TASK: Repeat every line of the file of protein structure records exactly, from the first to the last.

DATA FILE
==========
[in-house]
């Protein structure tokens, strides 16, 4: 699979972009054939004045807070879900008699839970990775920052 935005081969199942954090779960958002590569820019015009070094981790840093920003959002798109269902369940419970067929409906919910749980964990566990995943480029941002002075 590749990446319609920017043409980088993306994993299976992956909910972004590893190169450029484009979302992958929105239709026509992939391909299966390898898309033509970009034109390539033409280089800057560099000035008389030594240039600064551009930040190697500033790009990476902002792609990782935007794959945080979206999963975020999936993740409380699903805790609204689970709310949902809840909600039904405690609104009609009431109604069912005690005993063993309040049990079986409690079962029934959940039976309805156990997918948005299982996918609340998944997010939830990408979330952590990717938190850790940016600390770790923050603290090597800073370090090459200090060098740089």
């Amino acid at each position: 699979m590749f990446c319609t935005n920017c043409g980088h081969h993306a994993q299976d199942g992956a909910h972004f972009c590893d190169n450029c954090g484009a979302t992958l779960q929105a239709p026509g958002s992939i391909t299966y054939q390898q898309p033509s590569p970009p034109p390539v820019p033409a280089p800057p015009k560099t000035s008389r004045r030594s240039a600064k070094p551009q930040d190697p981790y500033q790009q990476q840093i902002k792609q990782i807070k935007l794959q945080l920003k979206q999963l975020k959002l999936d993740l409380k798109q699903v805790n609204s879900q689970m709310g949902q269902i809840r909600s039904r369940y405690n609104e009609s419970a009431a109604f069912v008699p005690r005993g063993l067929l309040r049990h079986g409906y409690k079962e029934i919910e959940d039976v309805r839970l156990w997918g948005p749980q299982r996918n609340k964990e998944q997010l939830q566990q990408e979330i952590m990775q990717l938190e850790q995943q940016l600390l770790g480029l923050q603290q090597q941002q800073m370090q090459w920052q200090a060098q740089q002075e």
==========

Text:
[in-house]
């Protein structure tokens, strides 16, 4: 699979972009054939004045807070879900008699839970990775920052 935005081969199942954090779960958002590569820019015009070094981790840093920003959002798109269902369940419970067929409906919910749980964990566990995943480029941002002075 590749990446319609920017043409980088993306994993299976992956909910972004590893190169450029484009979302992958929105239709026509992939391909299966390898898309033509970009034109390539033409280089800057560099000035008389030594240039600064551009930040190697500033790009990476902002792609990782935007794959945080979206999963975020999936993740409380699903805790609204689970709310949902809840909600039904405690609104009609009431109604069912005690005993063993309040049990079986409690079962029934959940039976309805156990997918948005299982996918609340998944997010939830990408979330952590990717938190850790940016600390770790923050603290090597800073370090090459200090060098740089």
């Amino acid at each position: 699979m590749f990446c319609t935005n920017c043409g980088h081969h993306a994993q299976d199942g992956a909910h972004f972009c590893d190169n450029c954090g484009a979302t992958l779960q929105a239709p026509g958002s992939i391909t299966y054939q390898q898309p033509s590569p970009p034109p390539v820019p033409a280089p800057p015009k560099t000035s008389r004045r030594s240039a600064k070094p551009q930040d190697p981790y500033q790009q990476q840093i902002k792609q990782i807070k935007l794959q945080l920003k979206q999963l975020k959002l999936d993740l409380k798109q699903v805790n609204s879900q689970m709310g949902q269902i809840r909600s039904r369940y405690n609104e009609s419970a009431a109604f069912v008699p005690r005993g063993l067929l309040r049990h079986g409906y409690k079962e029934i919910e959940d039976v309805r839970l156990w997918g948005p749980q299982r996918n609340k964990e998944q997010l939830q566990q990408e979330i952590m990775q990717l938190e850790q995943q940016l600390l770790g480029l923050q603290q090597q941002q800073m370090q090459w920052q200090a060098q740089q002075e």